Toddler trapped in hotel safe thanks to game gone wrong
Staying in a hotel while traveling is often a fun adventure for children, but as one New Jersey family recently found out, there are some not-so-fun dangers lurking within the rooms.
It happened during a trip to Niagara Falls. The kids, ages 3 and 11, started a game of hide-and-seek. Someone decided the safe meant to hold valuables was the perfect spot to hold a hiding toddler, so in the kid went. The door closed, locked and... oops.
Fortunately the family was able to have the hotel send a maintenance worker up to the room, and after about 20 minutes of work (and of crying), the toddler was freed from the safe. She wasn't hurt, as the safe either wasn't airtight or contained plenty of oxygen for a tiny person stuck inside for less than half an hour.
It's great that everything ended well, but it is a good warning for parents about hotel room safes. It's fairly simple to accidentally set up the electronic lock and password. In most cases, all that's required is punching in a four- or five-digit code, which is pretty easy to do even if you're too young to actually know your numbers yet.
No parent wants to be put in the unpleasant position of having to track down maintenance staff at some random hour of the day or night to spring a child stuck in a safe — or for that matter, a phone, wallet or other important object placed inside by a "helpful" toddler who then key-smashes an entry code that you will never be able to guess. Also, while this safe seemed to have enough air for the child to not be harmed while inside, there's no guarantee that others won't be airtight.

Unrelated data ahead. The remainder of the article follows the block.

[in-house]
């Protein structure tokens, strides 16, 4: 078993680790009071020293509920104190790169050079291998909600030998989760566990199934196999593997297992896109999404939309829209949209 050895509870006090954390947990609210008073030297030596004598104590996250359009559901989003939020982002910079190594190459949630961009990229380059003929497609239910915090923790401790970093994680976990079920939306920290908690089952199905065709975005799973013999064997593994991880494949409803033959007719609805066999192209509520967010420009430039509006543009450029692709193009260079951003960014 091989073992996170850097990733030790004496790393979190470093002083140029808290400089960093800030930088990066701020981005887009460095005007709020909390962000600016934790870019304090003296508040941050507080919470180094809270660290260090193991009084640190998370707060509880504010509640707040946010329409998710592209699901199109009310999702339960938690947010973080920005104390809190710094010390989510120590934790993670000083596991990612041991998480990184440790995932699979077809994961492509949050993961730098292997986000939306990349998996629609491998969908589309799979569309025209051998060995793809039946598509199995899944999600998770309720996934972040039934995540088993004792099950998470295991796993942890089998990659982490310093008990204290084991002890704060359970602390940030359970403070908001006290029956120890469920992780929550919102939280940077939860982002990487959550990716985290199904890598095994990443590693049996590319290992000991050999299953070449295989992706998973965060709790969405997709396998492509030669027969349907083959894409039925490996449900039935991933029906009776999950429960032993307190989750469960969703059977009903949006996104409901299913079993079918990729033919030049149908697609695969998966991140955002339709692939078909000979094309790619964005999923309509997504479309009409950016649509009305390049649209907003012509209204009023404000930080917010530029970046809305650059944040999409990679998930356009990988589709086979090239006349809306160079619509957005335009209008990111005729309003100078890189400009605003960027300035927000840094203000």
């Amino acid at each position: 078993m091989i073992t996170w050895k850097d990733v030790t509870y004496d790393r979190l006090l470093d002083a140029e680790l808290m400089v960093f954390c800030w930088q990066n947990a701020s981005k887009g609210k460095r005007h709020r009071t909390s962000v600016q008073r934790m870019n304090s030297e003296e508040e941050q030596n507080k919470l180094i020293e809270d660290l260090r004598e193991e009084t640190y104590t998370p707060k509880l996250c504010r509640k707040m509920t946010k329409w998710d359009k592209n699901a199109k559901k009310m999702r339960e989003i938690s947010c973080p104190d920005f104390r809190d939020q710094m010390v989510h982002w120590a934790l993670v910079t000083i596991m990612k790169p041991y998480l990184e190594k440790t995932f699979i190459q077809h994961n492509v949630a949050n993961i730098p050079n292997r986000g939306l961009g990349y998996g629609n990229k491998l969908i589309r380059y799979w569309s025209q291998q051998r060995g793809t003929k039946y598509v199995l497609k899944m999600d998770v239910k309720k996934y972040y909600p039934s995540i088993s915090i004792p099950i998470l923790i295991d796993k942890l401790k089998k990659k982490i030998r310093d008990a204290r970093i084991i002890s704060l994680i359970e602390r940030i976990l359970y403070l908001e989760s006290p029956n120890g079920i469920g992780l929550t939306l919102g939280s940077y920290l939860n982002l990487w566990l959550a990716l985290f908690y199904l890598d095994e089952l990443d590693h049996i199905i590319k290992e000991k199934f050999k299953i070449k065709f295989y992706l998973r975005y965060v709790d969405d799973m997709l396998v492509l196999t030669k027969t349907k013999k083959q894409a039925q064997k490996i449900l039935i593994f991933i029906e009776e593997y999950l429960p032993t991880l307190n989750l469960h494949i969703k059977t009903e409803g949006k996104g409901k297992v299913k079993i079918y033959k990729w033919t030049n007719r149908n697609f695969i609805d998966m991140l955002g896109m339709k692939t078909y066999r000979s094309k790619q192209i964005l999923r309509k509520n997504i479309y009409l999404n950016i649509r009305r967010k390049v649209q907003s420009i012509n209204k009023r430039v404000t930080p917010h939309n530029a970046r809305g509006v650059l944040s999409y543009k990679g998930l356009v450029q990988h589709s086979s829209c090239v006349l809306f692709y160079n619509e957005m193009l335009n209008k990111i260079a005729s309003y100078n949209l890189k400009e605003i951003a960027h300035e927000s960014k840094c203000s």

If you're traveling with small children, the best plan is to set the safe combination with something memorable as soon as you arrive in your room. Most electronic safes don't let you use 1-2-3-4 as a combination, unfortunately, but you can always plug in your child's birthday or your own. And do it before Junior can set it with something no one will be able to figure out and before any of your valuable objects (or children) disappear.